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December 1, 2015 / 19 Kislev, 5776
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Rescuing A Vital Piece of 20th-Century Jewish History

Rosh Hashanah greetings from Sciesopoli, 1947.

Rosh Hashanah greetings from Sciesopoli, 1947.

Nothing is taught in the local schools and no memorial plaque is in place, despite the fact that one had been unveiled in 1984. The epic of the young Jews who resided between these walls has essentially been erased from public consciousness.

Selvino was an important place in the history of the Bricha, the underground effort that helped survivors escape post-World War II Europe, and Aliyah Bet. A significant number of displaced youngsters passed through Sciesopoli and Selvino. They were survivors of the European catastrophe, and only those still alive can tell the story.

In recent years the subject of the illegal immigration through Italy to Palestine between 1945-1948 has aroused the interest of some scholars and as well as Jews searching for their roots and information about their relatives’ activities after the war.

Today, Sciesopoli is a privately held property owned by a real estate company. Efforts have been made to sell it but the municipality has imposed an injunction, claiming the former retreat center has a “collective and social purpose” and insisting that if Sciesopoli is rebuilt it must either serve the public or bring in tourists. We fear this would put to rest the historic chapter of the rescue and rehabilitation of child survivors of the Holocaust.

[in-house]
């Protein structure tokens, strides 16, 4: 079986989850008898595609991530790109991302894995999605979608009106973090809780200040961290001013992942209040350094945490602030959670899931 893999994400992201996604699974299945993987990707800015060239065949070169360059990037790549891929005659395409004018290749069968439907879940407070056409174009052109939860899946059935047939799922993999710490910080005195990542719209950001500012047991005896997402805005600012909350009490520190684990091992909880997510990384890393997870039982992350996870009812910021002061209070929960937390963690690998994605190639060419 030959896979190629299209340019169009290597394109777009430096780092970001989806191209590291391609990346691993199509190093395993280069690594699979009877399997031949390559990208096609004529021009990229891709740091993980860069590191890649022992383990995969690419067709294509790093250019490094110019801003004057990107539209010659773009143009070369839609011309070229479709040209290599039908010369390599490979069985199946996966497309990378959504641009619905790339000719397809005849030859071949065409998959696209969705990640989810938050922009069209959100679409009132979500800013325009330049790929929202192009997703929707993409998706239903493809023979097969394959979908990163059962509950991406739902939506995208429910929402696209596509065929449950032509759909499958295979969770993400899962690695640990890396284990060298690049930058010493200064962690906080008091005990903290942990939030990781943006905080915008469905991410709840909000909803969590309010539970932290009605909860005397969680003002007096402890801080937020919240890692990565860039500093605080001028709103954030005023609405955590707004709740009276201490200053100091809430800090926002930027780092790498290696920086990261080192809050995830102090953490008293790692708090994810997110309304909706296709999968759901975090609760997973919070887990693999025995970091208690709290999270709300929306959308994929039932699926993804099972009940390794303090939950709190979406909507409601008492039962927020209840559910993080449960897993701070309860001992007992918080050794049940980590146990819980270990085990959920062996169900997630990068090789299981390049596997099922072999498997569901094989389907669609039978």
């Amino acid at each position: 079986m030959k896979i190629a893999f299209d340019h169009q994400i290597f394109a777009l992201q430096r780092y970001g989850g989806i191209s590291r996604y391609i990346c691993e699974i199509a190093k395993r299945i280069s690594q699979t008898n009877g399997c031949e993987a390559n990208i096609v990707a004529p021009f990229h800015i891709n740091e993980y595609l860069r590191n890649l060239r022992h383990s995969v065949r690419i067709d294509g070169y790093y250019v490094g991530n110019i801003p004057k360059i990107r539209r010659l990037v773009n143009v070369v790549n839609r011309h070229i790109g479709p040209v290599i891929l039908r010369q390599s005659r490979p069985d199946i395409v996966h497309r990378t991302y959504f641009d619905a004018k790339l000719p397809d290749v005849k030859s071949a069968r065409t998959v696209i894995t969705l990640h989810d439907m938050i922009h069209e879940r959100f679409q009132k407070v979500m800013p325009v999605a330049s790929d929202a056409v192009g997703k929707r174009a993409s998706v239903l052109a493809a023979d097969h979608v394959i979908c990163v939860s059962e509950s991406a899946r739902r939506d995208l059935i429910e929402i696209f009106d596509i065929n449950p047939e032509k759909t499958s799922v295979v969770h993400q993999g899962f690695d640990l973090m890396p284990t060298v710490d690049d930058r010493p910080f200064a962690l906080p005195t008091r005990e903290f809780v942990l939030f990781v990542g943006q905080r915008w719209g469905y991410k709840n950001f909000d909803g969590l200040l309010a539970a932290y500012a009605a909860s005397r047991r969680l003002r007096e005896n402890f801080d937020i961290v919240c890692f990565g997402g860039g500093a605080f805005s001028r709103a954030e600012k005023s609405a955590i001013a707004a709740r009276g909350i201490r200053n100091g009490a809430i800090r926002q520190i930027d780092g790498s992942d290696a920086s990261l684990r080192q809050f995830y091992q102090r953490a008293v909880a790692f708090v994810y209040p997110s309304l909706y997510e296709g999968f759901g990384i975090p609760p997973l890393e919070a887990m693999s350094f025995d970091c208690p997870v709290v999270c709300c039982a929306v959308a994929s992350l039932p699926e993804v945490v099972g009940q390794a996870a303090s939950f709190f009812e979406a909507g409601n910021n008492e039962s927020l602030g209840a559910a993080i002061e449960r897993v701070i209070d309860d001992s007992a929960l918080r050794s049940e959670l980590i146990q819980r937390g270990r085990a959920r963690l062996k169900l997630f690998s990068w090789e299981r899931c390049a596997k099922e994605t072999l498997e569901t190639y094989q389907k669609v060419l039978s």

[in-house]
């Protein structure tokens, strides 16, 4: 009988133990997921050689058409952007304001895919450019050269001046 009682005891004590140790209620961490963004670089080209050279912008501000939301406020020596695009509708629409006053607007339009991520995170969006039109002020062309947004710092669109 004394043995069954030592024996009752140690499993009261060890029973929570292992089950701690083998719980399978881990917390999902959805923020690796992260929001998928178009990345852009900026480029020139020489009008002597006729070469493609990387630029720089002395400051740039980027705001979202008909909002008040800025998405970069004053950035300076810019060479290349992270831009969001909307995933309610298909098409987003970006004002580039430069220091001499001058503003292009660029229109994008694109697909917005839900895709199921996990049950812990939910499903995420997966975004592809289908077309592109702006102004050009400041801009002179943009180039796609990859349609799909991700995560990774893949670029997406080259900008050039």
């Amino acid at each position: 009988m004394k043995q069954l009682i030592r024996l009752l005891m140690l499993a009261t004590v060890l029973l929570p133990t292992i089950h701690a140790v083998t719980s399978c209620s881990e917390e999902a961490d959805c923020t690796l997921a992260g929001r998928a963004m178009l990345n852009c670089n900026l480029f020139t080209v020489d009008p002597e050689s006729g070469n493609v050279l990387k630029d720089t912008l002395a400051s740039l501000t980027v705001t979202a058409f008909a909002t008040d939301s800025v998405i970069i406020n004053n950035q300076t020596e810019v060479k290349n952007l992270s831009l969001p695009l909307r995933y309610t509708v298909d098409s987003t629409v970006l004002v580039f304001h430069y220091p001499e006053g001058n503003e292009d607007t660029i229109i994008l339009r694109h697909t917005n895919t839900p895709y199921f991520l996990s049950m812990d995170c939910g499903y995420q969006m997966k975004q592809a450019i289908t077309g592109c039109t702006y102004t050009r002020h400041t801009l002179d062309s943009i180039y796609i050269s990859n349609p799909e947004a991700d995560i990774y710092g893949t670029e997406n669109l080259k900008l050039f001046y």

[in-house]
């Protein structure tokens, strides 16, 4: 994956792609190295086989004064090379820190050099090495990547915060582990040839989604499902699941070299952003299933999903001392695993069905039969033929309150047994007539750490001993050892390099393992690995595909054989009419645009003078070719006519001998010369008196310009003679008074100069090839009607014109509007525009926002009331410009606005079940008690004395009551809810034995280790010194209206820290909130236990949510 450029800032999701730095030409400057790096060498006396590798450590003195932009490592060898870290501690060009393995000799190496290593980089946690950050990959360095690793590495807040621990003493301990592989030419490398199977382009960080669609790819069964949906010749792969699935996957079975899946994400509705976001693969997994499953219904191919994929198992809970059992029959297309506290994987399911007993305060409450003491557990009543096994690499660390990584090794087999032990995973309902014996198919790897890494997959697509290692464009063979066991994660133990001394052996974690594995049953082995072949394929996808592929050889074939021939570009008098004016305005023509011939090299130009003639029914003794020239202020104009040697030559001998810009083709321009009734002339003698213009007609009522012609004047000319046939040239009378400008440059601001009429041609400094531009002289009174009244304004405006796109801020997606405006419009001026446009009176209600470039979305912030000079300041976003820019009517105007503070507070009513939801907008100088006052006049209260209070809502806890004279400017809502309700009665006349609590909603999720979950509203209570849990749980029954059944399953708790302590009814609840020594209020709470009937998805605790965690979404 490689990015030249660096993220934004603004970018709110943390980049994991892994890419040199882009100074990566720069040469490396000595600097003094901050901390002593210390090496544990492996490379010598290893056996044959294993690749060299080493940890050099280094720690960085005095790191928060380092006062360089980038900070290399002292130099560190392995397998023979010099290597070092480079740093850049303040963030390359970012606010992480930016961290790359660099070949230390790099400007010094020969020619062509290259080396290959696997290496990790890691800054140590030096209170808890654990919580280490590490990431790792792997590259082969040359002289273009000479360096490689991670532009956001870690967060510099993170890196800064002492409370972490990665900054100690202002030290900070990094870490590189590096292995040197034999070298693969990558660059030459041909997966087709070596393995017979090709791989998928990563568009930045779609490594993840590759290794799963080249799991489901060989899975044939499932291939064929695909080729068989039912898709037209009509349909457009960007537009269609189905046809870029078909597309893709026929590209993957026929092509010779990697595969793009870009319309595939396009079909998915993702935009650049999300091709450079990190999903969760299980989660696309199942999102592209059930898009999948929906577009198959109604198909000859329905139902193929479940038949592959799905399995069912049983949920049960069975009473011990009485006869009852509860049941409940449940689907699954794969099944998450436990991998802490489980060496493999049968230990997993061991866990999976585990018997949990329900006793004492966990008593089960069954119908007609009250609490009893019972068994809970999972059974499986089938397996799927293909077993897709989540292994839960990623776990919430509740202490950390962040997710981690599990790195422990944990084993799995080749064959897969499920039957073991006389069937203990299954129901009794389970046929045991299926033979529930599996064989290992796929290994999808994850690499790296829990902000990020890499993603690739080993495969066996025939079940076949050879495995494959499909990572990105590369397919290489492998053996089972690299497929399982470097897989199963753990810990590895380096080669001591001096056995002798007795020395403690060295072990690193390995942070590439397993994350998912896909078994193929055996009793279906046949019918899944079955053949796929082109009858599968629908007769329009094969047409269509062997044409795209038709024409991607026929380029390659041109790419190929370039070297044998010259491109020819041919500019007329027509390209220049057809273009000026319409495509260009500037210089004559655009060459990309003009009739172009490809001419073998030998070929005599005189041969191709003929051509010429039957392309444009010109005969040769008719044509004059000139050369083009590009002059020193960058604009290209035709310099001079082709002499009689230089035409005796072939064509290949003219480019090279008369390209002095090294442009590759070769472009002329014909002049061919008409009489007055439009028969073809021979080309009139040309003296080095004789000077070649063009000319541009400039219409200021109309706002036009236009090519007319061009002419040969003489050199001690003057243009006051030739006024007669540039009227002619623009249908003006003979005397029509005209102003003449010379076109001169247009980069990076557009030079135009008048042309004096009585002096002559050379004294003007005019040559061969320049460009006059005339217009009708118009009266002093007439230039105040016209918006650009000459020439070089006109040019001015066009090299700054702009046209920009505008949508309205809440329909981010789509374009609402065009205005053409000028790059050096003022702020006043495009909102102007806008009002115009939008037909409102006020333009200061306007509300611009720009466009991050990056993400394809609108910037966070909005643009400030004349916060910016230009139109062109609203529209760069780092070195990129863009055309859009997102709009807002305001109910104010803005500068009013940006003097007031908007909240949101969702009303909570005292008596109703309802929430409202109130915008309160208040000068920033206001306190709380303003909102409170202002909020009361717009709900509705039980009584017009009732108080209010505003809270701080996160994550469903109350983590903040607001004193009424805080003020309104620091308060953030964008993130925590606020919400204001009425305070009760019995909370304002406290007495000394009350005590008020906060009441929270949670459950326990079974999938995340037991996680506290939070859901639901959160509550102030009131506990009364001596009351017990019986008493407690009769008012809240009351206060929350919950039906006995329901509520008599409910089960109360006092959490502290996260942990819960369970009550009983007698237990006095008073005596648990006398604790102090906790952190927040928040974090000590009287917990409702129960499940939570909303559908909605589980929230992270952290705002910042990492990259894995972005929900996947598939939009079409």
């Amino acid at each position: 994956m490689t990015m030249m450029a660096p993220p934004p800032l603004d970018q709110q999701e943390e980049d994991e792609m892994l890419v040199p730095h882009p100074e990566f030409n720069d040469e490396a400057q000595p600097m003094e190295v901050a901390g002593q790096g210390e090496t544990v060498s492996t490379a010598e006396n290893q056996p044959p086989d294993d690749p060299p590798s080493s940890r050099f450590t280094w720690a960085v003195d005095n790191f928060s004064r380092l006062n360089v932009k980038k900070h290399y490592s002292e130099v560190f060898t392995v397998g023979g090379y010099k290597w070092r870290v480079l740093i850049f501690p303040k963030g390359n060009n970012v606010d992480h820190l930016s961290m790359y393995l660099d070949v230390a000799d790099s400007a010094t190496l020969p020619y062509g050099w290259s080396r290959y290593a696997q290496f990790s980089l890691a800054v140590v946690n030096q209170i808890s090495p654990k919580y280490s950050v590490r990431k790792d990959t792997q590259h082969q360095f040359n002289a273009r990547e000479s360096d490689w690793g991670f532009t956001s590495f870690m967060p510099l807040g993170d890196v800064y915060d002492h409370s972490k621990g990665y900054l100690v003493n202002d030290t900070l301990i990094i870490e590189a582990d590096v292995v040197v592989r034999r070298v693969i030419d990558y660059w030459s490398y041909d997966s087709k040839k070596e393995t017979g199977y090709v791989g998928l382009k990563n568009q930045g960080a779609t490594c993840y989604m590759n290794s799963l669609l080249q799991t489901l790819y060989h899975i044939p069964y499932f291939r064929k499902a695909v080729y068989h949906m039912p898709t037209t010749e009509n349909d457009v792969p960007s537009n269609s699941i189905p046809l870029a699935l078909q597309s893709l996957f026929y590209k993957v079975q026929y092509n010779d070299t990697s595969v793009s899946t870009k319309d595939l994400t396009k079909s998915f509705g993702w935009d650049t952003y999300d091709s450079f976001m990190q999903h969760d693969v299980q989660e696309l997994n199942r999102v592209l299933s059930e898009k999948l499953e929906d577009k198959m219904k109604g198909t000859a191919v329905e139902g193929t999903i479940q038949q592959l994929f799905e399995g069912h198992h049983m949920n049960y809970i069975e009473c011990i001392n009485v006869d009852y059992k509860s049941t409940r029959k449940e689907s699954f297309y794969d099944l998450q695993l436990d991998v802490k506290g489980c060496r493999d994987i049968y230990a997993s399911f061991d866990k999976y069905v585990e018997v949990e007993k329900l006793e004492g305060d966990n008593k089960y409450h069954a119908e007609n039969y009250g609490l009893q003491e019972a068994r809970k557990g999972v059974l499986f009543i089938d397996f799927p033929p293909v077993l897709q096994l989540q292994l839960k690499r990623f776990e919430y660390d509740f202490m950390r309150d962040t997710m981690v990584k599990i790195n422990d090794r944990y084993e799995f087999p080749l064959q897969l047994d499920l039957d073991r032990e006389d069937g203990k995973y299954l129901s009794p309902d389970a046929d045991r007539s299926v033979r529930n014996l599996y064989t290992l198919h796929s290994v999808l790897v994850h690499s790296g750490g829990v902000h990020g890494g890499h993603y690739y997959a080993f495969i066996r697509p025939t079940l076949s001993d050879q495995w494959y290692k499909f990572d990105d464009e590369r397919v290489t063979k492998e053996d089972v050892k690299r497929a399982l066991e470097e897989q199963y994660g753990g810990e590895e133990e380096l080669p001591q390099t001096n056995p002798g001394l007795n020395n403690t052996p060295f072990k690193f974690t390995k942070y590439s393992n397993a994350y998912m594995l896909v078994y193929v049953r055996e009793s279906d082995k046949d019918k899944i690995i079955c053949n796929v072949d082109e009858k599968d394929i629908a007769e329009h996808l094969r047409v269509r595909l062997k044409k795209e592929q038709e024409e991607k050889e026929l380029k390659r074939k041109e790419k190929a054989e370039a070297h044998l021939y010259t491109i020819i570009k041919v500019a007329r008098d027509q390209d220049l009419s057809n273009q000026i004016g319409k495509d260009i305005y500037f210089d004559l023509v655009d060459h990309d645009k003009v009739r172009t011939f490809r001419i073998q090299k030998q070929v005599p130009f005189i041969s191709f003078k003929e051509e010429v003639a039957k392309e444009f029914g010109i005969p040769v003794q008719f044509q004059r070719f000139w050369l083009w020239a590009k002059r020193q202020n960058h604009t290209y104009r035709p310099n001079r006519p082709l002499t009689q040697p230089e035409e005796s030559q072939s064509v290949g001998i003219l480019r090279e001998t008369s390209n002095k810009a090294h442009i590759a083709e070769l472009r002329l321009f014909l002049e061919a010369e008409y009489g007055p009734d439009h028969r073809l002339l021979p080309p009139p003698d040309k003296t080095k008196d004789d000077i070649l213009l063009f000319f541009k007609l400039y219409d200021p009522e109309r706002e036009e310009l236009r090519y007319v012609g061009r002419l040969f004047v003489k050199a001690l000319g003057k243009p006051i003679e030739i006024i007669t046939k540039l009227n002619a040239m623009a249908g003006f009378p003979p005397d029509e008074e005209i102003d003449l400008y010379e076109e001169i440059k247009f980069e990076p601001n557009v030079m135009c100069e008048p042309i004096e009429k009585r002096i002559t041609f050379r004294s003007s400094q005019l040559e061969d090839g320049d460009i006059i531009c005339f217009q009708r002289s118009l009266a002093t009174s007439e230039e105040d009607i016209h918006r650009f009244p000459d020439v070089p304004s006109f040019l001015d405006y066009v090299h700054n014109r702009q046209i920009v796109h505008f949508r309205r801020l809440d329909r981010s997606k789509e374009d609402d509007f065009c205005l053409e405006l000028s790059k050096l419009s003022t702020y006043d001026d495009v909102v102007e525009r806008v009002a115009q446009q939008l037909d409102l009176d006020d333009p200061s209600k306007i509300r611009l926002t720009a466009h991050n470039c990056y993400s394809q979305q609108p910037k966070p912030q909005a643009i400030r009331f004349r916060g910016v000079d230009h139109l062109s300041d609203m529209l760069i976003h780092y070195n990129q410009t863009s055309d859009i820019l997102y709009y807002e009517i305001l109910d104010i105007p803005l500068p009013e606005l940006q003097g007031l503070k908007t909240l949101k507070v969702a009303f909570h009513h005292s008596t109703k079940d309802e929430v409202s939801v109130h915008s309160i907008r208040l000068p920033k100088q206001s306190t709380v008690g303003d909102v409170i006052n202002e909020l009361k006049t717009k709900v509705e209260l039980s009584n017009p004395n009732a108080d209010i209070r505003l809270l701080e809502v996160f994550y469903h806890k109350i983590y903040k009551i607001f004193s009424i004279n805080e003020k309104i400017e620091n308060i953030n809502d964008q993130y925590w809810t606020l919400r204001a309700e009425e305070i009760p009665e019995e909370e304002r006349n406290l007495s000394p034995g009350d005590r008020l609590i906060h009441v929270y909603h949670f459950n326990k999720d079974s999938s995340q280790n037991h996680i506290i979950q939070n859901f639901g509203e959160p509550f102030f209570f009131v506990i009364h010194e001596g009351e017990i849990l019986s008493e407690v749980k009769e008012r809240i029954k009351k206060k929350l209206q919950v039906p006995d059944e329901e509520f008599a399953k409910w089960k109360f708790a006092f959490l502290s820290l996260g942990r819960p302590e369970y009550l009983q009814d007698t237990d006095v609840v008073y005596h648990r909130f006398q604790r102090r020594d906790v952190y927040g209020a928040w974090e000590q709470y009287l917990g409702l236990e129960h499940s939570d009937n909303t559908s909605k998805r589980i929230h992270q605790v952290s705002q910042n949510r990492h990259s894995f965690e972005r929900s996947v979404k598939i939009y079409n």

There is a lot of work to be done in Selvino, such as adding the story of Sciesopoli to the local school curriculum, affixing a plaque at the site to commemorate the story of the surviving children and their counselors, installing adequate road signs directing people to the grounds.

These goals certainly are attainable, both from an economic and a bureaucratic perspective. However, time is crucial as the Children of Sciesopoli are in their twilight years and many are no longer with us.

The suggested sale and/or demolition of Sciesopoli, which was mentioned during our visit, shocked us. Given the immense significance of this institution, we feel strongly – and are supported on this by historians, social and psychological researchers, and human and social rights activists – that part of the premises should be dedicated to housing a museum of European rescue and Aliyah Bet, while the rest could be developed as a guest house, thus becoming a source of income that would contribute to the sustainability of the museum.

We are looking for support from the Union of Italian Jewish Communities, the Italy-Israel Foundation for Culture and the Arts, the Italian Embassy in Tel Aviv, the Joint Distribution Committee, ORT – as well as anyone who finds this project important for present and future generations.

We would appreciate suggestions and constructive ideas. Please contact either mcavallarin@gmail.com or miriambisk@gmail.com.

About the Author: Dr. Marco Cavallarin is a Milano-based historian, researcher and filmmaker specializing in the history of illegal immigration to Mandatory Palestine and the Bricha movement. He was assisted in writing this article by Miriam Bisk.

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